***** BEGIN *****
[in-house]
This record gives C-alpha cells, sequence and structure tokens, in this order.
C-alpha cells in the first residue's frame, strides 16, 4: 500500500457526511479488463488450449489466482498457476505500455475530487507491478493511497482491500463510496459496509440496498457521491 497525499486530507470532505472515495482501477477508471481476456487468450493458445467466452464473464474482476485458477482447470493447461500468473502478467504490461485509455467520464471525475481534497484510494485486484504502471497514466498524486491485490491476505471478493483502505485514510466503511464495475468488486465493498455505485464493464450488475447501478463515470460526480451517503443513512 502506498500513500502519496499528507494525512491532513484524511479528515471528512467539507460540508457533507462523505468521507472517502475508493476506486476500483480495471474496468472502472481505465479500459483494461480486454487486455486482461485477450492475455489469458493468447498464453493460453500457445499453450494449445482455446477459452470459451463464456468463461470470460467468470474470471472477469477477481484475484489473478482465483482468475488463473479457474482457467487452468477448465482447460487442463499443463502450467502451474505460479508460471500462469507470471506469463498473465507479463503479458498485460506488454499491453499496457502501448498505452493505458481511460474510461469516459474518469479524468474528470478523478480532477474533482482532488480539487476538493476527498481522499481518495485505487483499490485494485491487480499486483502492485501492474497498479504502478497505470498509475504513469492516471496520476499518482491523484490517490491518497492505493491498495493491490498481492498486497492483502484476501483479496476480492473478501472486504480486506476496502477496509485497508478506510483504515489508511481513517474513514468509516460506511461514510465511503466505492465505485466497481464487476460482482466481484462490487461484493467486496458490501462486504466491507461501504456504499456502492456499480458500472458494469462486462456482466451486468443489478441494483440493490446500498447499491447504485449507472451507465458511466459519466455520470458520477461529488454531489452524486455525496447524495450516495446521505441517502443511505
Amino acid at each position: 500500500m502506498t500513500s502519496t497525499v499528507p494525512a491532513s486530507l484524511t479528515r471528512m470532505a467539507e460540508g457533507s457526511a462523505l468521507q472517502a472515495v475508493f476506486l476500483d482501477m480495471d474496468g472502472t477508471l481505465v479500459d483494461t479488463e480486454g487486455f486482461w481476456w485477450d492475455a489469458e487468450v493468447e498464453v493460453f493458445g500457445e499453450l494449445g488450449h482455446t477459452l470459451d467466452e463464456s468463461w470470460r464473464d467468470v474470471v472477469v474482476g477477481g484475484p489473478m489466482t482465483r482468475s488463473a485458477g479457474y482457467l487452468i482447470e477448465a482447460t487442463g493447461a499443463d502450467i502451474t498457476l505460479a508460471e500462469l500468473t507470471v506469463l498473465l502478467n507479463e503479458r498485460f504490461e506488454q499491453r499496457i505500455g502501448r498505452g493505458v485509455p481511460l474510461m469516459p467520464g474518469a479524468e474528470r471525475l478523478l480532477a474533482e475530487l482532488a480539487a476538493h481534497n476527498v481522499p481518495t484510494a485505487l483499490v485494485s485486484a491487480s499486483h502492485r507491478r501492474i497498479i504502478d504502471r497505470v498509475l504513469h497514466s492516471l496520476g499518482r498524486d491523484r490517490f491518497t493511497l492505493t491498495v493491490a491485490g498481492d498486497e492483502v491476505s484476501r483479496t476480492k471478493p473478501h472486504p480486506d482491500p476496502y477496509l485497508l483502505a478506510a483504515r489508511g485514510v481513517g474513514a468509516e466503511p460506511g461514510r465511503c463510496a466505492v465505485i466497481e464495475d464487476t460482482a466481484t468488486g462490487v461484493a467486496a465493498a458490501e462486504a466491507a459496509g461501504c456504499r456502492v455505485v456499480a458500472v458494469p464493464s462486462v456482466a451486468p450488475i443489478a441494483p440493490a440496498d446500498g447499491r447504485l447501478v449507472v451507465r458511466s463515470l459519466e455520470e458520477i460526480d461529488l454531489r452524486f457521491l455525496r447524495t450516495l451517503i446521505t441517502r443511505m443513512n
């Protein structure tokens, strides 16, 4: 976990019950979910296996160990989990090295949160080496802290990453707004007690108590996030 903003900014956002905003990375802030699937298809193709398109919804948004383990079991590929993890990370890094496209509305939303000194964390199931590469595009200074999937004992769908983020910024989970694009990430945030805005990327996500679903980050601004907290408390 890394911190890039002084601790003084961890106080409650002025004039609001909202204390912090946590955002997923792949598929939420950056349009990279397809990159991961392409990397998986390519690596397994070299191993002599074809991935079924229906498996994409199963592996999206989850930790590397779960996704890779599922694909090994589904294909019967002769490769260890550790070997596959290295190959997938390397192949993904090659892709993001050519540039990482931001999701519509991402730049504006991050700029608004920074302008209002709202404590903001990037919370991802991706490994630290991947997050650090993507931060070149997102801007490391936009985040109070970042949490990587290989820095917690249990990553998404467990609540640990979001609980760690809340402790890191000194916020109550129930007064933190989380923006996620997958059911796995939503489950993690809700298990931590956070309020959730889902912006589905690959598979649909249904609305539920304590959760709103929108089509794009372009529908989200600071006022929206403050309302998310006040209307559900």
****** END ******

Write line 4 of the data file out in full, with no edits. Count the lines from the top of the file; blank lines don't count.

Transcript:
Amino acid at each position: 500500500m502506498t500513500s502519496t497525499v499528507p494525512a491532513s486530507l484524511t479528515r471528512m470532505a467539507e460540508g457533507s457526511a462523505l468521507q472517502a472515495v475508493f476506486l476500483d482501477m480495471d474496468g472502472t477508471l481505465v479500459d483494461t479488463e480486454g487486455f486482461w481476456w485477450d492475455a489469458e487468450v493468447e498464453v493460453f493458445g500457445e499453450l494449445g488450449h482455446t477459452l470459451d467466452e463464456s468463461w470470460r464473464d467468470v474470471v472477469v474482476g477477481g484475484p489473478m489466482t482465483r482468475s488463473a485458477g479457474y482457467l487452468i482447470e477448465a482447460t487442463g493447461a499443463d502450467i502451474t498457476l505460479a508460471e500462469l500468473t507470471v506469463l498473465l502478467n507479463e503479458r498485460f504490461e506488454q499491453r499496457i505500455g502501448r498505452g493505458v485509455p481511460l474510461m469516459p467520464g474518469a479524468e474528470r471525475l478523478l480532477a474533482e475530487l482532488a480539487a476538493h481534497n476527498v481522499p481518495t484510494a485505487l483499490v485494485s485486484a491487480s499486483h502492485r507491478r501492474i497498479i504502478d504502471r497505470v498509475l504513469h497514466s492516471l496520476g499518482r498524486d491523484r490517490f491518497t493511497l492505493t491498495v493491490a491485490g498481492d498486497e492483502v491476505s484476501r483479496t476480492k471478493p473478501h472486504p480486506d482491500p476496502y477496509l485497508l483502505a478506510a483504515r489508511g485514510v481513517g474513514a468509516e466503511p460506511g461514510r465511503c463510496a466505492v465505485i466497481e464495475d464487476t460482482a466481484t468488486g462490487v461484493a467486496a465493498a458490501e462486504a466491507a459496509g461501504c456504499r456502492v455505485v456499480a458500472v458494469p464493464s462486462v456482466a451486468p450488475i443489478a441494483p440493490a440496498d446500498g447499491r447504485l447501478v449507472v451507465r458511466s463515470l459519466e455520470e458520477i460526480d461529488l454531489r452524486f457521491l455525496r447524495t450516495l451517503i446521505t441517502r443511505m443513512n